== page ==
The Delaware River has two branches that rise in the Catskill Mountains of New York: the West Branch at Mount Jefferson in Jefferson, Schoharie County, and the East Branch at Grand Gorge, Delaware County. The branches merge to form the main Delaware River at Hancock, New York. Flowing south, the river remains relatively undeveloped, with 152 miles (245 km) protected as the Upper, Middle, and Lower Delaware National Scenic Rivers. At Trenton, New Jersey, the Delaware becomes tidal, navigable, and significantly more industrial. This section forms the backbone of the Delaware Valley metropolitan area, serving the port cities of Philadelphia, Camden, New Jersey, and Wilmington, Delaware. The river flows into Delaware Bay at Liston Point, 48 miles (77 km) upstream of the bay's outlet to the Atlantic Ocean between Cape May and Cape Henlopen.
Before the arrival of European settlers, the river was the homeland of the Lenape native people. They called the river Lenapewihittuk, or Lenape River, and Kithanne, meaning the largest river in this part of the country.In 1609, the river was visited by a Dutch East India Company expedition led by Henry Hudson. Hudson, an English navigator, was hired to find a western route to Cathay (China), but his encounters set the stage for Dutch colonization of North America in the 17th century. Early Dutch and Swedish settlements were established along the lower section of the river and Delaware Bay. Both colonial powers called the river the South River (Zuidrivier), compared to the Hudson River, which was known as the North River. After the English expelled the Dutch and took control of the New Netherland colony in 1664, the river was renamed Delaware after Sir Thomas West, 3rd Baron De La Warr, an English nobleman and the Virginia colony's first royal governor, who defended the colony during the First Anglo-Powhatan War.

Page: University of Delaware
Summary: The University of Delaware (colloquially known as UD or Delaware) is a privately governed, state-assisted land-grant research university located in Newark, Delaware. UD is the largest university in Delaware. It offers three associate's programs, 148 bachelor's programs, 121 master's programs (with 13 joint degrees), and 55 doctoral programs across its eight colleges. The main campus is in Newark, with satellite campuses in Dover, Wilmington, Lewes, and Georgetown. It is considered a large institution with approximately 18,200 undergraduate and 4,200 graduate students. It is a privately governed university which receives public funding for being a land-grant, sea-grant, and space-grant state-supported research institution.UD is classified among "R1: Doctoral Universities – Very high research activity". According to the National Science Foundation, UD spent $186 million on research and development in 2018, ranking it 119th in the nation. It is recognized with the Community Engagement Classification by the Carnegie Foundation for the Advancement of Teaching.UD students, alumni, and sports teams are known as the "Fightin' Blue Hens", more commonly shortened to "Blue Hens", and the school colors are Delaware blue and gold. UD sponsors 21 men's and women's NCAA Division-I sports teams and have competed in the Colonial Athletic Association (CAA) since 2001.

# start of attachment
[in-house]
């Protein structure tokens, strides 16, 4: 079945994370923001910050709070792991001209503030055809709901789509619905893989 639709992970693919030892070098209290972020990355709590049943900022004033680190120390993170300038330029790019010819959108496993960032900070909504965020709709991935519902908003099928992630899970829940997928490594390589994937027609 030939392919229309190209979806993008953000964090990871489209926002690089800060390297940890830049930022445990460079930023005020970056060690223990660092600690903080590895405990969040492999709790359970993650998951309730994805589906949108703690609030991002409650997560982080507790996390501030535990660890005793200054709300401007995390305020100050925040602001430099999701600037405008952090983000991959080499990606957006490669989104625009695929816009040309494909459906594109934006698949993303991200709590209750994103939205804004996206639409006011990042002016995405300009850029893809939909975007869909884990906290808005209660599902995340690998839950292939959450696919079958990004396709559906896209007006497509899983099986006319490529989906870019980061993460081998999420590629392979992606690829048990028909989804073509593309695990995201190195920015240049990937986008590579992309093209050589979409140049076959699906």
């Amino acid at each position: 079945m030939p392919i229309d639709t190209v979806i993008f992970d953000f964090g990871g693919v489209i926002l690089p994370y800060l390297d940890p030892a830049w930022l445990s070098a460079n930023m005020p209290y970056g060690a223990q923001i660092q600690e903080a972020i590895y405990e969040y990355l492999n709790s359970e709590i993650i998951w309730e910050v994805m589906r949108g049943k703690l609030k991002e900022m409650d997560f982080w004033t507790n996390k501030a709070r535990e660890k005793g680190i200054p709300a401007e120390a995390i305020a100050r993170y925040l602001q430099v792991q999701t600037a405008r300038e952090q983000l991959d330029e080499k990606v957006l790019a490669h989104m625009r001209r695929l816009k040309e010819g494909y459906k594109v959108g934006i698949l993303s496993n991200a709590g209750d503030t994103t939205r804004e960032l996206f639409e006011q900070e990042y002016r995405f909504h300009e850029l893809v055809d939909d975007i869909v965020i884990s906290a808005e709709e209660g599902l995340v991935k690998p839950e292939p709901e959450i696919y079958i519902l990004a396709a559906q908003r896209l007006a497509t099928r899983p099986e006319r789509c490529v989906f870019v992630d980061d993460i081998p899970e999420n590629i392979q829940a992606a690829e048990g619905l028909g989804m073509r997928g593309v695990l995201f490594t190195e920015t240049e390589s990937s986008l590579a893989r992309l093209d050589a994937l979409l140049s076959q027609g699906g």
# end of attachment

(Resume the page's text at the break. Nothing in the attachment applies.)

Page: Lenape
Summary: The Lenape (English: , , ; Lenape languages: [lənaːpe]), also called the Lenni Lenape and Delaware people, are an Indigenous people of the Northeastern Woodlands, who live in the United States and Canada.The Lenape's historical territory includes present-day northeastern Delaware, all of New Jersey, the eastern Pennsylvania regions of the Lehigh Valley and Northeastern Pennsylvania, and New York Bay, western Long Island, and the lower Hudson Valley in New York state. Today they are based in Oklahoma, Wisconsin, and Ontario.